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February 27, 2015

EE, Huawei and Qualcomm wow with Wembley 4G

Audio-visual installation demonstrates potential of high download speeds.

By Alexander Sword

EE, Huawei and Qualcomm this week launched 4G network trials at Wembley Stadium, achieving download speeds of over 400Mbps.

The high download speeds were achieved by aggregating three different EE spectrum bands to achieve 400Mbps speeds to a single device, using Qualcomm’s Snapdragon 810 processor.

A bespoke audio-visual installation at the stadium was used to demonstrate the technology, featuring 4K and HD screens and audio streaming.

"This demonstration at Wembley Stadium is an opportunity to show the world the future of the EE mobile network, and what 3-carrier aggregation can do," said Tom Bennett, director of network services and devices at EE.

He added: "We’re showcasing incredibly high speeds here, but what we’re also showcasing is amazing capacity – the ability to provide a great internet connection to so many people all at the same time is vital."

Mohamed Madkour, Vice President Marketing, Huawei Wireless Network Product Line, commented: "We are thrilled to see the innovative technology of LTE-Advanced coming to reality in a place like Wembley Stadium where a speed-hungry application like 4K video streaming is much needed by many simultaneous users.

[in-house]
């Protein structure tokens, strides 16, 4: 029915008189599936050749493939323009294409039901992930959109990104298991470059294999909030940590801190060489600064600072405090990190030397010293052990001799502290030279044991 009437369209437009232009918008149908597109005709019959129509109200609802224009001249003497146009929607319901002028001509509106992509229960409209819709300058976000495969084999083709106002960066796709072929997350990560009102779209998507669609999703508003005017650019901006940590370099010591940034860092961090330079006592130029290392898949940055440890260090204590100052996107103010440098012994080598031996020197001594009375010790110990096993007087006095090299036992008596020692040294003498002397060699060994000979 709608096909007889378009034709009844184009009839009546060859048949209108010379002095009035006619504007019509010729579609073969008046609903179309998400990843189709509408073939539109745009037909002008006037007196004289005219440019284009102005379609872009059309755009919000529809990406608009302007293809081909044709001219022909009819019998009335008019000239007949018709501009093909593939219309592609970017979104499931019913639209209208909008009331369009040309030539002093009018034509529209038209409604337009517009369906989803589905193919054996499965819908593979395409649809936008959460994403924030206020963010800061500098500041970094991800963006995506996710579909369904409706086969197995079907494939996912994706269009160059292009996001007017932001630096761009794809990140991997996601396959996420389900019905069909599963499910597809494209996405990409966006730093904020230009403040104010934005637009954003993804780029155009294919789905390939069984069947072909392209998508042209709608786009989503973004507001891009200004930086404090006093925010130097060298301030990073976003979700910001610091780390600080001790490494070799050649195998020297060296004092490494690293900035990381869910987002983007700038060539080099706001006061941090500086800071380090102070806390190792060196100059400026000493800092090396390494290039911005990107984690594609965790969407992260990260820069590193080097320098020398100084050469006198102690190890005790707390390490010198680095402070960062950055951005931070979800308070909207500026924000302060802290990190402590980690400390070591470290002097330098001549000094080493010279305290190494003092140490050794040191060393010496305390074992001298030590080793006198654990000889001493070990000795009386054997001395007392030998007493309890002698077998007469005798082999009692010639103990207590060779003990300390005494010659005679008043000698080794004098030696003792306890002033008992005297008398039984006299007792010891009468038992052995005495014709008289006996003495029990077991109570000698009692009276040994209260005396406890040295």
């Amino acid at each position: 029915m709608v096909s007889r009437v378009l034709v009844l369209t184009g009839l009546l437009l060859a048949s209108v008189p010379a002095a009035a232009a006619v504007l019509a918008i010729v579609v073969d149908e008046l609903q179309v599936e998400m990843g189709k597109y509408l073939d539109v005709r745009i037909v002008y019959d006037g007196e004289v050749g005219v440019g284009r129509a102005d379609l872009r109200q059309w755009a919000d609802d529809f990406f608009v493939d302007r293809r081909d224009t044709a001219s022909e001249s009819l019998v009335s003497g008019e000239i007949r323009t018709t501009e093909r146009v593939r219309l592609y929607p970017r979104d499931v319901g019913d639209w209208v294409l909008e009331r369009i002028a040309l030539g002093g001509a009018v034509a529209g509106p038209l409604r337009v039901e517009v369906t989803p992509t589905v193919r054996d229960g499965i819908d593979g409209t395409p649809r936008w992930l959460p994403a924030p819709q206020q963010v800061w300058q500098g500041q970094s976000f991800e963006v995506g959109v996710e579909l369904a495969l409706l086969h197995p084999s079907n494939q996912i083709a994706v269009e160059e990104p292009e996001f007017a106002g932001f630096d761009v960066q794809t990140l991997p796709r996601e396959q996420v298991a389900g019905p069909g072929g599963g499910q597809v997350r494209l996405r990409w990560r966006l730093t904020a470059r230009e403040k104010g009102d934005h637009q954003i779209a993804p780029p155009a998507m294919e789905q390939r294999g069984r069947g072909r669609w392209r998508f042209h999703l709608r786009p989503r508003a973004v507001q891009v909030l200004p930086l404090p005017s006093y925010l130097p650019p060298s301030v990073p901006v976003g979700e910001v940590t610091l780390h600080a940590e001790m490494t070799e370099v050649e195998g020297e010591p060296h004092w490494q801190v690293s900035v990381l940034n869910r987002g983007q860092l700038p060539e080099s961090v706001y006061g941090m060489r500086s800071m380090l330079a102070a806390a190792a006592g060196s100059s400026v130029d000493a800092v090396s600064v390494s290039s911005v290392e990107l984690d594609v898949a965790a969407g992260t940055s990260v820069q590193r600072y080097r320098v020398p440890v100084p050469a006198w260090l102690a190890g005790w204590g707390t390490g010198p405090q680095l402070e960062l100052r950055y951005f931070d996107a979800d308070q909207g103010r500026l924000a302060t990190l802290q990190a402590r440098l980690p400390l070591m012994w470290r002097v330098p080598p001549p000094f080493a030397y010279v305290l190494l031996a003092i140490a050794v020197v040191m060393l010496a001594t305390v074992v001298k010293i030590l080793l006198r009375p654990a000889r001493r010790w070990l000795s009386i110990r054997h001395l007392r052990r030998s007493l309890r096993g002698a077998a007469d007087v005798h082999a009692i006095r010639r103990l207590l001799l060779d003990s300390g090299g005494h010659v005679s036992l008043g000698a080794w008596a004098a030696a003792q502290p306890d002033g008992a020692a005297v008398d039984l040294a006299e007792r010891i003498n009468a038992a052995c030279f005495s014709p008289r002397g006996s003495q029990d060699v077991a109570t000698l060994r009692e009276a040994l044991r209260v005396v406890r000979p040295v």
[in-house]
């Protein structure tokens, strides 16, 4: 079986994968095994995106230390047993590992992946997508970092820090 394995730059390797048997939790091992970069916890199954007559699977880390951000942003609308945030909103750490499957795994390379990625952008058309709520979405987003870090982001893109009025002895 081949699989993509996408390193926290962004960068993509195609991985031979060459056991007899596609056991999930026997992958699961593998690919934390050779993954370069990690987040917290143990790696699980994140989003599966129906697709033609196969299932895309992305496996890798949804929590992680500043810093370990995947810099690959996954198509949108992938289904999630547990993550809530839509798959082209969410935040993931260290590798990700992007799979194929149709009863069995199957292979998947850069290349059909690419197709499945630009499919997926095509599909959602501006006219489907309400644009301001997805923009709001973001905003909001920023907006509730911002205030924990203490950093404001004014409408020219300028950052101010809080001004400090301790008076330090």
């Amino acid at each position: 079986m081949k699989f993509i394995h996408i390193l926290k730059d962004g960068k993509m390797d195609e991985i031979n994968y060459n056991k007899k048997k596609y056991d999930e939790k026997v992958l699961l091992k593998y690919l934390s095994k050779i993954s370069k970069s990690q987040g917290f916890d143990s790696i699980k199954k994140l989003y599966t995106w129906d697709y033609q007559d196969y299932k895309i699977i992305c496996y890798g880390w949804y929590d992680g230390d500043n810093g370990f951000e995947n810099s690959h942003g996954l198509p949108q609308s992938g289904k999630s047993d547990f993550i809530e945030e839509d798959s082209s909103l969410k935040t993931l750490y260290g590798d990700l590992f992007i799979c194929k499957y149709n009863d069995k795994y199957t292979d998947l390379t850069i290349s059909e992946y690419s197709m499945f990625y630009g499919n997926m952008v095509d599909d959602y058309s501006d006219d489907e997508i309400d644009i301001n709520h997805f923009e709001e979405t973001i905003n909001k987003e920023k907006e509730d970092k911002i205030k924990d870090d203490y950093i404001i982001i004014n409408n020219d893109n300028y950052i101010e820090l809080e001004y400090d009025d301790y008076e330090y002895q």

"Huawei’s collaboration with EE and Qualcomm Technologies has allowed all three companies to showcase what is made possible through LTE-Advanced."

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The demonstration comes ahead of the launch of 4G+ at Wembley, set to be switched on in March 2015. This is intended to double mobile data capacity for fans in the stadium, as part of EE’s aim to make Wembley the world’s most connected stadium.

However, some question the ability of 4G to deliver connectivity on the scale and density needed for a large stadium. Simon Hills, Commercial Director of Sports Revolution, which specialises in stadium wi-fi deployments, commented:

"Stadium connectivity is a hot topic in sport this year, especially in football, where fans have always been frustrated by the lack of signal we all experience when in a packed ground. You just have to look to the US, where the technology is more mature, to see the wide range of commercial uses evolving, including seat upgrades, food and drink ordering to your seat and merchandise transactions."

"Wembley has gone for a 4G option, but we believe stadium connectivity is best delivered through true high-density wi-fi," Hills adds. "That is the only way to ensure sufficient bandwidth and a satisfying experience for a huge crowd using it at the same time."

Image: Andrew Barker

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